Cities feel squeeze of 2011 tax law
NORTH LIBERTY– An amendment passed by the Iowa legislature 18 months ago is now beginning to squeeze city budgets.
North Liberty City Administrator Ryan Heiar told the North Liberty City Council last Tuesday, Jan. 8, that the city will collect less in property taxes for the general fund than anticipated in 2013-2014.
About $150,000 less, in fact.
In 2011, debates over changing commercial property tax formulas kept Iowa lawmakers in session longer than usual, and ultimately resulted in no decision. However, they did manage to agree on one change that gives tax breaks to property owners with undeveloped land, and significantly impacts city finances.
Prior to 2011, lots platted for development but remaining undeveloped were allowed to be assessed at their agricultural value for three years from platting, resulting in a lower taxable value. The amendment extended the timeframe, so new lots slated for development would not be assessed at the higher commercial or residential levels until five years from the time of platting or until development actually occurred. Further, lots platted between January 2004 and January 2011 won’t be valued and taxed as either commercial or residential property for eight years from platting, or until the improvements occur, whichever comes first.
North Liberty had many properties that were already being assessed at a commercial value, even though they sat empty. While there is no refund to property owners, the city has to adjust its anticipated future tax revenues because those properties will once again be assessed– and taxed– at their pre-developed rate.
Because property taxes are based on the previous year’s assessed values– those to be collected in 2013-2014 are based on 2012’s valuations– municipalities have not yet felt the pinch.
Cities were reminded of the shortfall when they received their 2012 land valuations from the Johnson County Assessor’s Office.
Even though the law has been in effect for over a year, Heiar said the valuations came as an unpleasant surprise.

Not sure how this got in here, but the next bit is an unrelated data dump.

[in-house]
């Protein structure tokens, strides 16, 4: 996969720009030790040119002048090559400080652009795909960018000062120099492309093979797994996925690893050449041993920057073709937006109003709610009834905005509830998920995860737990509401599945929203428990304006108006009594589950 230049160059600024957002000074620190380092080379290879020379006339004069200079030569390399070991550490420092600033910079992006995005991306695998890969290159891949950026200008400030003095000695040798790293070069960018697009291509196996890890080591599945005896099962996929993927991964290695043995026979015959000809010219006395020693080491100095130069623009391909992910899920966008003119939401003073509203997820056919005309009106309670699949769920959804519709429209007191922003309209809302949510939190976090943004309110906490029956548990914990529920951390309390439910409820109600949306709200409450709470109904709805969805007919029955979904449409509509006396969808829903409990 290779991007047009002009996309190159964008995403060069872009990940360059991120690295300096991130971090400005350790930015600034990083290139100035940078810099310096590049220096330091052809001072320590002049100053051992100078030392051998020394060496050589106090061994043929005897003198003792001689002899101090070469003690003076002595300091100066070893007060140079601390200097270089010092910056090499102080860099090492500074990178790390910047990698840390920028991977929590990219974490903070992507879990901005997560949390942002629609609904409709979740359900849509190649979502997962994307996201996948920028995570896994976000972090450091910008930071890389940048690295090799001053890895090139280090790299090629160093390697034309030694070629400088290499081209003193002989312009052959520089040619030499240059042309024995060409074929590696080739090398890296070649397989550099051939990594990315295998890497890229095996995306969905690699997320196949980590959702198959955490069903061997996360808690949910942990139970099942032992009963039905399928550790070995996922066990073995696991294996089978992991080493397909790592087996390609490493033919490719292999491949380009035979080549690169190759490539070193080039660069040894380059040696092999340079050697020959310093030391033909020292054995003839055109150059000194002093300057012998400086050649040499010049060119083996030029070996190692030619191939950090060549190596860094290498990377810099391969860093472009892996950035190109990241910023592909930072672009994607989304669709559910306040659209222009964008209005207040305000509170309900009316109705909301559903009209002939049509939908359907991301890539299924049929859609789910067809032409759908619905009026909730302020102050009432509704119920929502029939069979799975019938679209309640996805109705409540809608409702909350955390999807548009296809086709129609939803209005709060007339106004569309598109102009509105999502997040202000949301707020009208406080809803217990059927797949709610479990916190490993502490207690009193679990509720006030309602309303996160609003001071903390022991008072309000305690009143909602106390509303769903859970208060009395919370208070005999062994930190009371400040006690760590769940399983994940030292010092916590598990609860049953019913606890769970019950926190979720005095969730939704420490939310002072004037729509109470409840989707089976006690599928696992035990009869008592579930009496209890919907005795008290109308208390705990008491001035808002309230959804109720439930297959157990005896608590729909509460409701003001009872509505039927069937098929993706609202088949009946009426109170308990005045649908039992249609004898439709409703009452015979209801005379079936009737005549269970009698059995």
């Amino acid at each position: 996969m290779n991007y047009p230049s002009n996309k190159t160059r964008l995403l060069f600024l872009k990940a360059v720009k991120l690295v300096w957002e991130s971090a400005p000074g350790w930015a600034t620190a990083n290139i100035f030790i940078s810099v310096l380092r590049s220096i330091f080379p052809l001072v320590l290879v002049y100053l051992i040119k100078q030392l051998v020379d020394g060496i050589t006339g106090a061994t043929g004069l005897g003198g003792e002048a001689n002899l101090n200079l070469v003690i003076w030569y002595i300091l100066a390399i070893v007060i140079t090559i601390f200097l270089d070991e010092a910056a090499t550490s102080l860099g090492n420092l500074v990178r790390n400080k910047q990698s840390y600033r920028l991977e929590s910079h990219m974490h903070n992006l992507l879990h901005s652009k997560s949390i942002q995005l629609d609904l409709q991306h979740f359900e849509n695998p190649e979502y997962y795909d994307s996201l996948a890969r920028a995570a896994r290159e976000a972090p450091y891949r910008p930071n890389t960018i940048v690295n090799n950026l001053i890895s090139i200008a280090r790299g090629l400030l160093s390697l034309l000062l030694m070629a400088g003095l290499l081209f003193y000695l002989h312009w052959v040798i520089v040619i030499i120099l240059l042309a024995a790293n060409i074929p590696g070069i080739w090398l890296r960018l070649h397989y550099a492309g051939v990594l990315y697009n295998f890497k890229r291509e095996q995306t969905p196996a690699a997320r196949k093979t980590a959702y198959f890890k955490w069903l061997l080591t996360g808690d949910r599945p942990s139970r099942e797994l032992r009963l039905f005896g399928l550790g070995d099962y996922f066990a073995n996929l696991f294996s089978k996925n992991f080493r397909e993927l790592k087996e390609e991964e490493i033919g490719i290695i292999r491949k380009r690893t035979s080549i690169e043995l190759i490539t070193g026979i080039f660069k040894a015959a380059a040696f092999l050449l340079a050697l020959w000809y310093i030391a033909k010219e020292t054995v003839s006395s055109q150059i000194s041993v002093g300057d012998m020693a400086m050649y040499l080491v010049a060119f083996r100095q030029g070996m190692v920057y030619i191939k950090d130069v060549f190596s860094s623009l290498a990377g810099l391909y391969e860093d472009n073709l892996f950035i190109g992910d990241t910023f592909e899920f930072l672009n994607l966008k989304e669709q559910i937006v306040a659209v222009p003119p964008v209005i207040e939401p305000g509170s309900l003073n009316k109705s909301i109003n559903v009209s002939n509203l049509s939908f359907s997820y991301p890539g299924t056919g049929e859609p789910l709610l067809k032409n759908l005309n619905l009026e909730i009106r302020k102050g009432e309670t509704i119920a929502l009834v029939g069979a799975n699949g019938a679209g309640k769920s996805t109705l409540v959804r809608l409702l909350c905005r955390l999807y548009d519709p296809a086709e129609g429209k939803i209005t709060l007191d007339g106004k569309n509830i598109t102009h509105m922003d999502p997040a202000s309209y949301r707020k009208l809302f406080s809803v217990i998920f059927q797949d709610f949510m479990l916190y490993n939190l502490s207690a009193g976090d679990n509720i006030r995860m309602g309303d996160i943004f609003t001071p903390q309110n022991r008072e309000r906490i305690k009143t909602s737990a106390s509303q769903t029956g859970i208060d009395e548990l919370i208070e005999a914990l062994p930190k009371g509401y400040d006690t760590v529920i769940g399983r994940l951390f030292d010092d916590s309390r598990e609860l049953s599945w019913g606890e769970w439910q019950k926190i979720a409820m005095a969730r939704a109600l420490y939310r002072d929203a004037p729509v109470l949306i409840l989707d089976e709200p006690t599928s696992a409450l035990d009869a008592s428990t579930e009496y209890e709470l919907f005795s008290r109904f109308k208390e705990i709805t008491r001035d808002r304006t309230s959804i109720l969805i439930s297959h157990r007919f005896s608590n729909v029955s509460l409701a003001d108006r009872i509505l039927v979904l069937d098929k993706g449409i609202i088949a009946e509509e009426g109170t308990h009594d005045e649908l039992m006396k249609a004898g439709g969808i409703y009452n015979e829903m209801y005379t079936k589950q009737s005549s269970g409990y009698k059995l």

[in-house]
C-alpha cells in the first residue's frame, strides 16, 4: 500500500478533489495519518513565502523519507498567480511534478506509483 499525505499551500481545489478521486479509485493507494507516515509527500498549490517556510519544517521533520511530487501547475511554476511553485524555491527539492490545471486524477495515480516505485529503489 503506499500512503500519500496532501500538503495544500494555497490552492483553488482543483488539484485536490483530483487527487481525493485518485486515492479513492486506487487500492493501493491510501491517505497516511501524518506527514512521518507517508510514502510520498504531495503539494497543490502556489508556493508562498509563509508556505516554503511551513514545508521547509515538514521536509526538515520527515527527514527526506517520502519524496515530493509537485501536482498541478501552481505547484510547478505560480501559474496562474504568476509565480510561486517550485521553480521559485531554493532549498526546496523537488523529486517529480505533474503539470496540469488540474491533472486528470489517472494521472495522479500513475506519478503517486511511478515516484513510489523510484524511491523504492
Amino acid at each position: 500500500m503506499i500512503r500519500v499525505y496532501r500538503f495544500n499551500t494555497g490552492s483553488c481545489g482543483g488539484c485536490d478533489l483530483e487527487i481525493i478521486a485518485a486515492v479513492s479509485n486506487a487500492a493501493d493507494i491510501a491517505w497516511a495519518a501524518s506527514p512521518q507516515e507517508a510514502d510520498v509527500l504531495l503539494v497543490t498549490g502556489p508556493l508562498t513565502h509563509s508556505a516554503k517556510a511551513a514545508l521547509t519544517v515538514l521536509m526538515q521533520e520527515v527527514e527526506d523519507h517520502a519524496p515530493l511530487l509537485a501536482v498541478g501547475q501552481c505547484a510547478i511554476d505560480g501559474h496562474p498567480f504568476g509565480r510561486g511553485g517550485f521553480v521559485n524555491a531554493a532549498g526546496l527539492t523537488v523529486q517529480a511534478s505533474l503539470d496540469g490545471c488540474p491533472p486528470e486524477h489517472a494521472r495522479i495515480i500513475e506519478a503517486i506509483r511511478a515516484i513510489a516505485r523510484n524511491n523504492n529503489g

“When that law was passed, we didn’t realize it was going to affect properties already being taxed (at the higher rate),” Heiar said. “It was retroactive, and we didn’t realize it would include properties already classified as commercial.”
The change in North Liberty’s overall land valuation went up, from $645,420,985 in 2011 to $667,812,077 in 2012. But commercial valuations went from $144,194,737 to $128,188,090, down about $16 million.
“In fiscal year 2014 it represents minimal growth,” Heiar said. “But it’s still growth, which is a lot more than many other Iowa cities experienced.”
In smaller cities with much less property platted for development, the deficit bites even deeper. In neighboring Solon, for example, the change takes $2 million in assessed value off the city’s tax rolls.
“It basically ate up all the growth we’ve had over the last several years,” said Solon City Administrator Cassandra Lippincott.
As North Liberty moves forward in its FY14 budget planning, Heiar said the change will mean city departments and the council will face more rigorous spending choices.
“Obviously it affects the general fund, so we needed to take a look at requests from our department heads. When the requests came in, we had to look at cutting about $500,000 from the budget to keep our tax rate the same as last year,” Heiar said. “We have done that in the first draft of the budget, so now the council will have some other decisions to make.
Heair said the lower assessments could affect North Liberty’s debt service tax rate.
“The question now is, do we want to move forward with some of the bigger projects? One thing council wanted to consider was increased transit funding; well, we need to look at the potential effect on the tax rate. Another item that came up during the budget goal setting session was a branding project. It’s not in the budget right now, so they have to consider if they still want to do that.”
The North Liberty City Council has scheduled its next budget work session for Tuesday, Jan. 15, at 6:30 p.m. The meeting is open to the public.